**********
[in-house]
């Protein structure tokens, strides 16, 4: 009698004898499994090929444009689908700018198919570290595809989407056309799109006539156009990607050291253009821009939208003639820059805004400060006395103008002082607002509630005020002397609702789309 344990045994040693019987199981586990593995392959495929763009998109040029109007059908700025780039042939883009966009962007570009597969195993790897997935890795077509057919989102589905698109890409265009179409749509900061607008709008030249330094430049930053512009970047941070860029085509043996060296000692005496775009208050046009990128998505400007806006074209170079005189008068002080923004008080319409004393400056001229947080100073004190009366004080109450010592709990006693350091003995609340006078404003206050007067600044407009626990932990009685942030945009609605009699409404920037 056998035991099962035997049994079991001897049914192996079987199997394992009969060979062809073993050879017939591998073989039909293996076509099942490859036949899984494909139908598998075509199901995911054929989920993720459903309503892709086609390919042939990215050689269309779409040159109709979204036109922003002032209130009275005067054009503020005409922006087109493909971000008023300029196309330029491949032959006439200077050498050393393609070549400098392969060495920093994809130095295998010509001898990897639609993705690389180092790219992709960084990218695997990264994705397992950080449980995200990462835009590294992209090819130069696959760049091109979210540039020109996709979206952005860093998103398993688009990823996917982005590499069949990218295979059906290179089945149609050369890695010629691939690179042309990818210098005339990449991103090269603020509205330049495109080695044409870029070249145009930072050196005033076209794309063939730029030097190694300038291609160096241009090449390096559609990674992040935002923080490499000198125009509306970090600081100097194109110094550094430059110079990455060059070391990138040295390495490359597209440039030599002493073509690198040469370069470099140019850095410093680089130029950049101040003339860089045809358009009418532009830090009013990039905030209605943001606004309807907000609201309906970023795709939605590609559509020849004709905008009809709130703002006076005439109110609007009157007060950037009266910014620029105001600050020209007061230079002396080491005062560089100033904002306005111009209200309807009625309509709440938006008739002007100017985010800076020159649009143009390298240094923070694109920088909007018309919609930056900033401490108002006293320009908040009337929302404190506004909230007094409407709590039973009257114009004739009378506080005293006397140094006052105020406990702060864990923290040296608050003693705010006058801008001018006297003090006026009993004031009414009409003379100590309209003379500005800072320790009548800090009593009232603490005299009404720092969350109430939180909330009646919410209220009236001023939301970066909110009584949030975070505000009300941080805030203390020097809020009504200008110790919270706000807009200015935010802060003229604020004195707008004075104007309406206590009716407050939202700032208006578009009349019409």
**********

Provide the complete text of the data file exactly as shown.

[in-house]
């Protein structure tokens, strides 16, 4: 009698004898499994090929444009689908700018198919570290595809989407056309799109006539156009990607050291253009821009939208003639820059805004400060006395103008002082607002509630005020002397609702789309 344990045994040693019987199981586990593995392959495929763009998109040029109007059908700025780039042939883009966009962007570009597969195993790897997935890795077509057919989102589905698109890409265009179409749509900061607008709008030249330094430049930053512009970047941070860029085509043996060296000692005496775009208050046009990128998505400007806006074209170079005189008068002080923004008080319409004393400056001229947080100073004190009366004080109450010592709990006693350091003995609340006078404003206050007067600044407009626990932990009685942030945009609605009699409404920037 056998035991099962035997049994079991001897049914192996079987199997394992009969060979062809073993050879017939591998073989039909293996076509099942490859036949899984494909139908598998075509199901995911054929989920993720459903309503892709086609390919042939990215050689269309779409040159109709979204036109922003002032209130009275005067054009503020005409922006087109493909971000008023300029196309330029491949032959006439200077050498050393393609070549400098392969060495920093994809130095295998010509001898990897639609993705690389180092790219992709960084990218695997990264994705397992950080449980995200990462835009590294992209090819130069696959760049091109979210540039020109996709979206952005860093998103398993688009990823996917982005590499069949990218295979059906290179089945149609050369890695010629691939690179042309990818210098005339990449991103090269603020509205330049495109080695044409870029070249145009930072050196005033076209794309063939730029030097190694300038291609160096241009090449390096559609990674992040935002923080490499000198125009509306970090600081100097194109110094550094430059110079990455060059070391990138040295390495490359597209440039030599002493073509690198040469370069470099140019850095410093680089130029950049101040003339860089045809358009009418532009830090009013990039905030209605943001606004309807907000609201309906970023795709939605590609559509020849004709905008009809709130703002006076005439109110609007009157007060950037009266910014620029105001600050020209007061230079002396080491005062560089100033904002306005111009209200309807009625309509709440938006008739002007100017985010800076020159649009143009390298240094923070694109920088909007018309919609930056900033401490108002006293320009908040009337929302404190506004909230007094409407709590039973009257114009004739009378506080005293006397140094006052105020406990702060864990923290040296608050003693705010006058801008001018006297003090006026009993004031009414009409003379100590309209003379500005800072320790009548800090009593009232603490005299009404720092969350109430939180909330009646919410209220009236001023939301970066909110009584949030975070505000009300941080805030203390020097809020009504200008110790919270706000807009200015935010802060003229604020004195707008004075104007309406206590009716407050939202700032208006578009009349019409």